Modern Renaissance man and billionaire global tech pioneer Elon Musk made a splash in the music publishing world on Thursday morning when he officially purchased the rights to the complete catalog of the late David Bowie. The SpaceX and Tesla CEO also took to Twitter to announce his plans to use Bowie’s music for an extraterrestrial hologram concert billed as Live on Mars?
Musk’s purchase of Bowie’s songbook follows a number of major catalog acquisitions from living artists in recent months including Bob Dylan, Neil Young, David Crosby, Stevie Nicks, producer/industry executive Jimmy Iovine, and more.
While acquisitions of legendary musicians’ catalogs have become relatively commonplace, Musk’s reasoning for the purchase seems to extend far beyond the recent investment trend.
As Elon explained in a Twitter thread, “During this recent crypto & stock boom, I was reminded of Bowie Bonds and how ahead of his time David Bowie was not just as an artist but as a businessman.”
Along with the tweet, Elon Musk shared an old video report from the Wall Street Journal about the unorthodox financial strategy developed by Bowie with banker David Pullman in 1997. Using a pioneering process for monetizing his intellectual assets, Bowie sold $55 million worth of asset-backed securities, or “Bowie Bonds,” which awarded investors a share in his future royalties for 10 years. Watch the video on “Bowie Bonds” below.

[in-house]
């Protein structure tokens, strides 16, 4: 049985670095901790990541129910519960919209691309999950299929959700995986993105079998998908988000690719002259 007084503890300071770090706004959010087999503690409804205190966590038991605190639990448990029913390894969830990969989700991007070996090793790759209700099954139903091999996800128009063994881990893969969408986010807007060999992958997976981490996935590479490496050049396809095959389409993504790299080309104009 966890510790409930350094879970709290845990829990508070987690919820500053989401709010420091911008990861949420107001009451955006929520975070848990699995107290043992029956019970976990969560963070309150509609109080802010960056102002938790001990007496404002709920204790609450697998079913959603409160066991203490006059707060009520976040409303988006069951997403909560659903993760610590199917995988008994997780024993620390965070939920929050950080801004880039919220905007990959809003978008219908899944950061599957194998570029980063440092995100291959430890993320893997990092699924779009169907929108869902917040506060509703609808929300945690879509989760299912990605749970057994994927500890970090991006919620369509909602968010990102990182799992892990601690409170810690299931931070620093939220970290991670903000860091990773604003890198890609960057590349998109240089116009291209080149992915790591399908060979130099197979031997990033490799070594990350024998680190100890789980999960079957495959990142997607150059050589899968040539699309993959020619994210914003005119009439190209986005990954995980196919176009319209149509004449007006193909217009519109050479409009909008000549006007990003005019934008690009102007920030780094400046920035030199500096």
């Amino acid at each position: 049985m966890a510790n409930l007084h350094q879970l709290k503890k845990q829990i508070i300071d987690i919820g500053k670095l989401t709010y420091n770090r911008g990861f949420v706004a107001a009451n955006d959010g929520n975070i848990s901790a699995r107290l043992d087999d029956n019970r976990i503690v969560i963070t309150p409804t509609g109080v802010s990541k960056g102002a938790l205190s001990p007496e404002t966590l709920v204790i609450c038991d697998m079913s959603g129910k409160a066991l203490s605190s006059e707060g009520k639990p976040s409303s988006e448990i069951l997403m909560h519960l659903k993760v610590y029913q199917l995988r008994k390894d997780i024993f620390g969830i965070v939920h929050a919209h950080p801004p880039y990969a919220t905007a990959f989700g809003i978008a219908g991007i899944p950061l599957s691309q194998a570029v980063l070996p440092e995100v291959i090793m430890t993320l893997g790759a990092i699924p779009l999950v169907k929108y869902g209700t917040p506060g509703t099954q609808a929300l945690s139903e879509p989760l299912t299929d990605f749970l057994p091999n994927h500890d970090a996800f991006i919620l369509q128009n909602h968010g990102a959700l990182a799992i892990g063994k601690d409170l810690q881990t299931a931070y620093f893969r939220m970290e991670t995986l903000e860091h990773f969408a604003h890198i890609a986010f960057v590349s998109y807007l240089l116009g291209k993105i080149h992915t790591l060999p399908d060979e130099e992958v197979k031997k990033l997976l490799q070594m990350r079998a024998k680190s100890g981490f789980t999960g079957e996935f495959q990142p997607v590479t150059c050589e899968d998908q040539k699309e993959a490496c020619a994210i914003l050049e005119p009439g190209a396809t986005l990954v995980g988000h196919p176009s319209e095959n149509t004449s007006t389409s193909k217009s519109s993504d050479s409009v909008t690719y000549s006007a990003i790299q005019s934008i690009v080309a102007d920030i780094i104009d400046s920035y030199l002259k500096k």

David Bowie’s Financial Innovation: Royalty-Backed Bonds
[Video: Wall Street Journal]
With Tesla making headlines for its own historic financial strategy—a $1.5 billion stake in Bitcoin (BTC)—and Space X, despite some setbacks, chipping away at its mission to send humans to Mars, Musk decided that the acquisition of the Bowie songbook would serve as both a prudent investment and an aspirational goal for his team.
In addition to using Bitcoin to make the purchase—running him a total 5177.78 Bitcoin (BTC), valued at roughly $306,000,000 at the time of the transaction—Musk made a promise to his SpaceX engineers: As he said in a subsequent tweet, “I told the team that if we can get boots on Mars by 2026, I’ll personally build the most advanced digital imaging system in history to make sure a live David Bowie hologram show is waiting there to welcome us.”
“We’re gonna call it ‘Live On Mars?’ The Starman would have loved it,” he said in a final tweet along with the image below. Live On Mars? is tentatively scheduled for 2026.